I’ve always loved to travel, and when I had my son, I feared that that would change. Luckily, through some strong will and trial-and-error, my family has learned how to make trips — even big trips — feel not just feasible, but fun and fulfilling. Here are 5 of our favorites:
Bring, borrow, buy
Before you start stuffing your bags with every item you treasure at home, consider separating your packing list into three sections: bring, borrow, buy.
Bring is obvious; that’s often the default plan for families. But also consider what you might borrow. Hotels typically have cribs and often high chairs available. Airbnb will include child supplies in the list of amenities for any home, and many hosts are willing to reach out to friends for key items if you ask nicely. There are also many services that enable you to rent items: car rental companies have car seats, and many baby-specific options have started popping up and are easy to find on Google.
The other option you can consider is simply buying. For cheap items, it may be worth it to simply buy and then gift to someone before you leave (we’ve done that with baby tubs, for example). For pricier items, you can also consider selling back to a baby shop or online via a tool like Craigslist.
Strategize for dining out
One of the realities of travel is that you’re likely going to dine out more than you do at home. This can be a lot of fun as long as you have a strategy in place. Two key components to consider: first, many restaurants, especially abroad, won’t have high chairs. Do you have a stroller option that can work well enough pushed up to a table? If you child is ready for a chair or nearly there, our favorite “bonus” support was putting his arms through the straps of a backpack that was hanging on the back of the seat.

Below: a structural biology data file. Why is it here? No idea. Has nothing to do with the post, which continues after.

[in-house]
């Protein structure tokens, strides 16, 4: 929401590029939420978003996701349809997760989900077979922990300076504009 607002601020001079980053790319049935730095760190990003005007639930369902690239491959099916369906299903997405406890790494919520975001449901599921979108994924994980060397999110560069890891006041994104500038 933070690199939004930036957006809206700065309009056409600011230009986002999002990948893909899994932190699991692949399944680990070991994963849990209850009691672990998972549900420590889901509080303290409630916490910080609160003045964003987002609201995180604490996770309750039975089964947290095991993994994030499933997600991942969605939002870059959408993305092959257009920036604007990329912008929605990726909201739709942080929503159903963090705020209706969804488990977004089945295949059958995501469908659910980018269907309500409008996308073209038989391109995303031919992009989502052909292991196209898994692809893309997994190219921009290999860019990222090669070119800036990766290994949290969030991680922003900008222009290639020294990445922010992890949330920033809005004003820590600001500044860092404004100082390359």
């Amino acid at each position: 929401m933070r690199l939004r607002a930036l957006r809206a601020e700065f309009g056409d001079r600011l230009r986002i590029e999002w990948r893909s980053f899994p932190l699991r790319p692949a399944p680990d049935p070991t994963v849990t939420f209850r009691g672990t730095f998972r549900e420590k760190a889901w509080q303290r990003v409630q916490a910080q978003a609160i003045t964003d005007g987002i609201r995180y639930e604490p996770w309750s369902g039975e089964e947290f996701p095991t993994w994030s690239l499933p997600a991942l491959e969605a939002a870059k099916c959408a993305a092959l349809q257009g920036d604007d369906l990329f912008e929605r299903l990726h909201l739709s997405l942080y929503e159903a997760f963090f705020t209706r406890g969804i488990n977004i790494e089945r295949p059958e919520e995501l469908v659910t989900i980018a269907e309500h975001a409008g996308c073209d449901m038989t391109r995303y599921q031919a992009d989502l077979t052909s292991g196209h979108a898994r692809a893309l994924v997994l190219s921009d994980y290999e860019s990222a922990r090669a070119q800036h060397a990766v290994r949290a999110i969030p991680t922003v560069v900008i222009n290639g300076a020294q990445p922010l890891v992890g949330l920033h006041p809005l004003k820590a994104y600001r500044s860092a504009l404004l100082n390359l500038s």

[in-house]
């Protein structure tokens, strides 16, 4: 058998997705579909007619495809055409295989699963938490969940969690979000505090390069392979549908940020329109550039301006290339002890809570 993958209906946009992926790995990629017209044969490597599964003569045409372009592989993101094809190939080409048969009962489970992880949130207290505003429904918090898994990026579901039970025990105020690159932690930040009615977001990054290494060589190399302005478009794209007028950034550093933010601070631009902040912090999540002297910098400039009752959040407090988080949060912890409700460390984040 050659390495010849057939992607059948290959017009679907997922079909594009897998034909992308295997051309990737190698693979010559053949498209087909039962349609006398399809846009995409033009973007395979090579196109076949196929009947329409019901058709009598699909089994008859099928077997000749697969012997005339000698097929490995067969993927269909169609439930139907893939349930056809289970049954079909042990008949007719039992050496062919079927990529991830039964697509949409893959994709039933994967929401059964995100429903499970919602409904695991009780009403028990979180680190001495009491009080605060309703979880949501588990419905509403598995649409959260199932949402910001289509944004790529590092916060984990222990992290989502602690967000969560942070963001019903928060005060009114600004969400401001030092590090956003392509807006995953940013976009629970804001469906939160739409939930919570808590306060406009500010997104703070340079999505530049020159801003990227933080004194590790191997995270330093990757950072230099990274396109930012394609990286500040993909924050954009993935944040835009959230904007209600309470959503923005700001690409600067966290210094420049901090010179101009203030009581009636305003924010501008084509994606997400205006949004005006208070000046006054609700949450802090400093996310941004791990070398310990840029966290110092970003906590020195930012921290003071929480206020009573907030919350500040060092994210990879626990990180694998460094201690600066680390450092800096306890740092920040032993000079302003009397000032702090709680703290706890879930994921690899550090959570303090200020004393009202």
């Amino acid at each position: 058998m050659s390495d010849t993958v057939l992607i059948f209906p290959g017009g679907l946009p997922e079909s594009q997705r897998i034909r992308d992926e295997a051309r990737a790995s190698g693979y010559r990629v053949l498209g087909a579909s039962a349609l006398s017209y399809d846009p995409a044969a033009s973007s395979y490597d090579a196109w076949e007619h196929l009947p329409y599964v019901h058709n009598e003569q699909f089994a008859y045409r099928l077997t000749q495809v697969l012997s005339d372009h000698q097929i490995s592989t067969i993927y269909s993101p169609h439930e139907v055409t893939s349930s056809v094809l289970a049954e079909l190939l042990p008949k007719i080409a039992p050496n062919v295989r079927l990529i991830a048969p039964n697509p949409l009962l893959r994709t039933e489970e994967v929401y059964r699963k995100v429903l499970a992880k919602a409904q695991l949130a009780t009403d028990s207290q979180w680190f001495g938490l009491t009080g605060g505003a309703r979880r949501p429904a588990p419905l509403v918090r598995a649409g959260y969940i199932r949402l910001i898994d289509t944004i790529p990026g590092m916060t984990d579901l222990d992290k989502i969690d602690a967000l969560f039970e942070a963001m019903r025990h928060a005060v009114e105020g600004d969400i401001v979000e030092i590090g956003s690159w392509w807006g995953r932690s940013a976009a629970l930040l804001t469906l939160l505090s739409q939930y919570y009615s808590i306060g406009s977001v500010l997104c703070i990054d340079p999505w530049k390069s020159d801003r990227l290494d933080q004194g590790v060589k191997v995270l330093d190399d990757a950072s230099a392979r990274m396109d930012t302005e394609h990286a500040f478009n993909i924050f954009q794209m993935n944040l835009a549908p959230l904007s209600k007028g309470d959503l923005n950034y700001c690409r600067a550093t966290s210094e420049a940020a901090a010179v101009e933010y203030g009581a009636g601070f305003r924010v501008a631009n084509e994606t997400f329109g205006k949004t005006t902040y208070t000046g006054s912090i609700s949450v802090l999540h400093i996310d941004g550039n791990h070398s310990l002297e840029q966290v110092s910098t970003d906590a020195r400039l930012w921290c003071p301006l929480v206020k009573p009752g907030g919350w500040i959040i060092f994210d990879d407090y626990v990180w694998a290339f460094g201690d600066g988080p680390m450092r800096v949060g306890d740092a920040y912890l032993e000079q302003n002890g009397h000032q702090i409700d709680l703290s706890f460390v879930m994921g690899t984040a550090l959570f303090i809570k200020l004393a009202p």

Component 2: recognize that there will be nights where a peaceful family dinner simply isn’t happening. It’s ok to call it quits for a meal, or if there are multiple adults, send one outside for a quick stroll while the kiddo calms down. To improve our chances of a quiet meal out, we’d request bread at the table or put in an order of some quick snack immediately upon sitting down. Food is a great motivator.
Snacks for every situation
Related to that last point, be purposeful about your snack options! The simplest guidance is to have lots of snacks. But, you can also consider pairing the right snacks with the right activities. For example, cereal isn’t great for a museum or anywhere with tiled or marble floors; if pieces get thrown, it’s loud and a slip risk for someone else. We also learned that puree pouches were terrible for car rides or long stroller walks. Our little guy would get bored and squeeze them all over himself.
Those examples are both unideal foods, but really the ideal snacks are “activity snacks,” or items that can be entertaining to eat. Our favorite when our son was teething was ears of corn. Once his dexterity was higher, he loved string cheese. On hot days, filling a cup with frozen peas was fun to pick through and a cooling snack.
Bulkheads vs. standard seats
There’s a lot of debate on the internet about this, but figured I’d share my thoughts. For our son, a bulkhead seat was ideal once he started to move. Of note: my kiddo isn’t one to sit calmly for a long stretch, and we aren’t big on screentime. He loves to explore, and from about 8 months onward, our biggest challenge on flights was staying in our seats.
Then we tried a bulkhead (the seat in the very front of the cabin), where we were able to create a mini “play pen” on the floor and allow our little guy to play, snack, and generally make a mess. While we didn’t have full pockets to hold personal items, the little mesh pockets were perfect for hooking on his snack cups and storing a couple toys. We did a 13-hour flight with a 13-month-old in a bulkhead, and by the end of it, we were sold.
You’ll notice our guidance here isn’t “pack lots of changes of clothes.” Instead, we’re proud that First Peak clothes are designed with an odor- and bacteria-resistant fabric that enables more wear with less washing. That’s not to say your little one can wear one bodysuit for a week straight, but making it through a full day or even two days in a single outfit is very realistic. Pack light and breath easy; you’ve got this.
What are some of your favorite travel tips? What did we miss?